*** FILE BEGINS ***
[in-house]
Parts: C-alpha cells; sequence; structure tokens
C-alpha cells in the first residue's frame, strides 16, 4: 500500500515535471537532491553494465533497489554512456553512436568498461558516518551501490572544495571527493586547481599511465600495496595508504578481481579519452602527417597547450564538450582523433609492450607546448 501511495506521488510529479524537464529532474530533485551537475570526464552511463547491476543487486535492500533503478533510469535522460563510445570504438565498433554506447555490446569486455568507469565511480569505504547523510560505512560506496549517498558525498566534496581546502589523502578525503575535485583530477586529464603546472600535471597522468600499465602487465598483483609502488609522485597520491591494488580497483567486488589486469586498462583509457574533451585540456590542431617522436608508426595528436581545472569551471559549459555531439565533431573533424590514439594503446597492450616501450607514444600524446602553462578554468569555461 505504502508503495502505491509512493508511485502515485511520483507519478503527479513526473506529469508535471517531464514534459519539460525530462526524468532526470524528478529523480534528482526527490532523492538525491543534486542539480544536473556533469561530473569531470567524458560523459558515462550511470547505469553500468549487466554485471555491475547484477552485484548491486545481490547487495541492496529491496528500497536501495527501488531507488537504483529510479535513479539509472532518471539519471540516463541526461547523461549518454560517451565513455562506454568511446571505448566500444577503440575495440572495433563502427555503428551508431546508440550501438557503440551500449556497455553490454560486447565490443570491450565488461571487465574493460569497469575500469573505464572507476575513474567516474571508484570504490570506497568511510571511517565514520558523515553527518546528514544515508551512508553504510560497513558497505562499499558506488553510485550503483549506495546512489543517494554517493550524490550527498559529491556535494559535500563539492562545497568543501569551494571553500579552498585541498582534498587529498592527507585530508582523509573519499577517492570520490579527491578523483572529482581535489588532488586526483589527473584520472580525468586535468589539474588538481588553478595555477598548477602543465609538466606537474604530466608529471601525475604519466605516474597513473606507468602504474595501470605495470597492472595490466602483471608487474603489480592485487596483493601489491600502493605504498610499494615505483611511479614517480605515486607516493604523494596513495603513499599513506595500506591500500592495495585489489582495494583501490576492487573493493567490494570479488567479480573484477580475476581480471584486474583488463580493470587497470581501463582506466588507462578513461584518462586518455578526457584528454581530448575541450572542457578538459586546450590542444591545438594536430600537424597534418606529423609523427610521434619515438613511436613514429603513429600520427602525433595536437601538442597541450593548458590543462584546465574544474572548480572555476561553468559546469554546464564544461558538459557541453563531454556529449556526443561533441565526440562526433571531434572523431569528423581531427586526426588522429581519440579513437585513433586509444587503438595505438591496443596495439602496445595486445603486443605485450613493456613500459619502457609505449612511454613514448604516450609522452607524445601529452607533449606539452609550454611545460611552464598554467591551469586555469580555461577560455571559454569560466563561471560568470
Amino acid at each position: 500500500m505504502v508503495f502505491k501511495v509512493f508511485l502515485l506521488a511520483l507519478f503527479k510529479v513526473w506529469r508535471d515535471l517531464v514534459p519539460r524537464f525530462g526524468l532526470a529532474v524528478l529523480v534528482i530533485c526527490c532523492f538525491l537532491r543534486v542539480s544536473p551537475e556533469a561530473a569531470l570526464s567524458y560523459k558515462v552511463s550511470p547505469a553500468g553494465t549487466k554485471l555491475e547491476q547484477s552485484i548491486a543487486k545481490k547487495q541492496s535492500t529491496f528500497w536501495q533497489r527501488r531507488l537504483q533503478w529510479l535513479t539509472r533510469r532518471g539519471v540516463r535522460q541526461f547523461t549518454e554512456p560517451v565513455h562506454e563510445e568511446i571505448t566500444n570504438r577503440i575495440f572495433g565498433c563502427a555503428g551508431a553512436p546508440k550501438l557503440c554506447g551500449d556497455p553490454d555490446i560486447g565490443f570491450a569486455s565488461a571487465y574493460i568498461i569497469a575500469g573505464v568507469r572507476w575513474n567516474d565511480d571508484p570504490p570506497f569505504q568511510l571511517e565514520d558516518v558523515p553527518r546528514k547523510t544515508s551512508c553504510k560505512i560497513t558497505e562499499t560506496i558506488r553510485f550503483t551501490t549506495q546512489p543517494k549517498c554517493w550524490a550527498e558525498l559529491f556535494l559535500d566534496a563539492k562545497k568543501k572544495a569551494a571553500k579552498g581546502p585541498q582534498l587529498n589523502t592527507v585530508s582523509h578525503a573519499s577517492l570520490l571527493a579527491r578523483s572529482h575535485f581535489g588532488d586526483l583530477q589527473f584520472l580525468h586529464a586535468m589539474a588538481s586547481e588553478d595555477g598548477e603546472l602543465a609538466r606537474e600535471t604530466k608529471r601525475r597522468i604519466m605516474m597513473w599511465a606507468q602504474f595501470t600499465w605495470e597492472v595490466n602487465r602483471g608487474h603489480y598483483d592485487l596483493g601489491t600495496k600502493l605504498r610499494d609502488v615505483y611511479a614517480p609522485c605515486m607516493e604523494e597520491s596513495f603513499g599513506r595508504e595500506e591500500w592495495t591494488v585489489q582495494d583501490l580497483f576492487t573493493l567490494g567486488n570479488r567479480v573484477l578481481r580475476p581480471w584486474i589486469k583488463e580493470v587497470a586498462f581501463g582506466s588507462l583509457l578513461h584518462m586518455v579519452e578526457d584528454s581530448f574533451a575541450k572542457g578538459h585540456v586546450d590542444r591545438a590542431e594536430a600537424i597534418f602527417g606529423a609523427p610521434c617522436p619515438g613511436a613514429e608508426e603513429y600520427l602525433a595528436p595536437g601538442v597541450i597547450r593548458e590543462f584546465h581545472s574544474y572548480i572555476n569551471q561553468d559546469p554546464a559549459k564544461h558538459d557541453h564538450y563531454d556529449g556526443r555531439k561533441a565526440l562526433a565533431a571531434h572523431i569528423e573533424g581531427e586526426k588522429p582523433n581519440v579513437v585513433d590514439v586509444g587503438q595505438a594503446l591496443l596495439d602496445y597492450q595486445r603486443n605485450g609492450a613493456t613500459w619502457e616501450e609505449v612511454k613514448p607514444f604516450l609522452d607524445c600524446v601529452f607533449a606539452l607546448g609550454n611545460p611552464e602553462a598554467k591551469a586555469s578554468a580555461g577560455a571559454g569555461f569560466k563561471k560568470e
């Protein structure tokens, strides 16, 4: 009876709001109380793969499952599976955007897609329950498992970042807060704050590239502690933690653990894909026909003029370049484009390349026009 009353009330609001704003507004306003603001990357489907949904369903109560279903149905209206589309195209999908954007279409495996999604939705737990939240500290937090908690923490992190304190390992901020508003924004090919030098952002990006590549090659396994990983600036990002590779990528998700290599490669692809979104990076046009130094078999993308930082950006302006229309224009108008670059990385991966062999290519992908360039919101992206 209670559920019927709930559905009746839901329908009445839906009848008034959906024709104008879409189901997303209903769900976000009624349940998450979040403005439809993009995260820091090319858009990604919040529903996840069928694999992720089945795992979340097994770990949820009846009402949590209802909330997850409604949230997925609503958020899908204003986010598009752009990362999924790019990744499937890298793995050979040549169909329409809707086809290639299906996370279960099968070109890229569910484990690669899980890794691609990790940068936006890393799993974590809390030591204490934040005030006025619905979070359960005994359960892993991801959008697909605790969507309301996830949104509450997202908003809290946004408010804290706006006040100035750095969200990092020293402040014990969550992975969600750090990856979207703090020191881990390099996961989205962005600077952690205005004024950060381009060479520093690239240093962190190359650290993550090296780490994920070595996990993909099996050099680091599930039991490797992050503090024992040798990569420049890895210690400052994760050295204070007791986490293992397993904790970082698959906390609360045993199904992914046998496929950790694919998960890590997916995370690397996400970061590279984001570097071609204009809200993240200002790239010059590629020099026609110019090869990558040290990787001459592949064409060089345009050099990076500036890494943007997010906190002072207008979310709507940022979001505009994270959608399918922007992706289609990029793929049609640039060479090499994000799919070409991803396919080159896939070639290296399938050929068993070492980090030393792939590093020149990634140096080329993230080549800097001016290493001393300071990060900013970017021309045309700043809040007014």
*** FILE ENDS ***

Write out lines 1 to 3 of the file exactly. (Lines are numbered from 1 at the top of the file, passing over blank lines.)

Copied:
[in-house]
Parts: C-alpha cells; sequence; structure tokens
C-alpha cells in the first residue's frame, strides 16, 4: 500500500515535471537532491553494465533497489554512456553512436568498461558516518551501490572544495571527493586547481599511465600495496595508504578481481579519452602527417597547450564538450582523433609492450607546448 501511495506521488510529479524537464529532474530533485551537475570526464552511463547491476543487486535492500533503478533510469535522460563510445570504438565498433554506447555490446569486455568507469565511480569505504547523510560505512560506496549517498558525498566534496581546502589523502578525503575535485583530477586529464603546472600535471597522468600499465602487465598483483609502488609522485597520491591494488580497483567486488589486469586498462583509457574533451585540456590542431617522436608508426595528436581545472569551471559549459555531439565533431573533424590514439594503446597492450616501450607514444600524446602553462578554468569555461 505504502508503495502505491509512493508511485502515485511520483507519478503527479513526473506529469508535471517531464514534459519539460525530462526524468532526470524528478529523480534528482526527490532523492538525491543534486542539480544536473556533469561530473569531470567524458560523459558515462550511470547505469553500468549487466554485471555491475547484477552485484548491486545481490547487495541492496529491496528500497536501495527501488531507488537504483529510479535513479539509472532518471539519471540516463541526461547523461549518454560517451565513455562506454568511446571505448566500444577503440575495440572495433563502427555503428551508431546508440550501438557503440551500449556497455553490454560486447565490443570491450565488461571487465574493460569497469575500469573505464572507476575513474567516474571508484570504490570506497568511510571511517565514520558523515553527518546528514544515508551512508553504510560497513558497505562499499558506488553510485550503483549506495546512489543517494554517493550524490550527498559529491556535494559535500563539492562545497568543501569551494571553500579552498585541498582534498587529498592527507585530508582523509573519499577517492570520490579527491578523483572529482581535489588532488586526483589527473584520472580525468586535468589539474588538481588553478595555477598548477602543465609538466606537474604530466608529471601525475604519466605516474597513473606507468602504474595501470605495470597492472595490466602483471608487474603489480592485487596483493601489491600502493605504498610499494615505483611511479614517480605515486607516493604523494596513495603513499599513506595500506591500500592495495585489489582495494583501490576492487573493493567490494570479488567479480573484477580475476581480471584486474583488463580493470587497470581501463582506466588507462578513461584518462586518455578526457584528454581530448575541450572542457578538459586546450590542444591545438594536430600537424597534418606529423609523427610521434619515438613511436613514429603513429600520427602525433595536437601538442597541450593548458590543462584546465574544474572548480572555476561553468559546469554546464564544461558538459557541453563531454556529449556526443561533441565526440562526433571531434572523431569528423581531427586526426588522429581519440579513437585513433586509444587503438595505438591496443596495439602496445595486445603486443605485450613493456613500459619502457609505449612511454613514448604516450609522452607524445601529452607533449606539452609550454611545460611552464598554467591551469586555469580555461577560455571559454569560466563561471560568470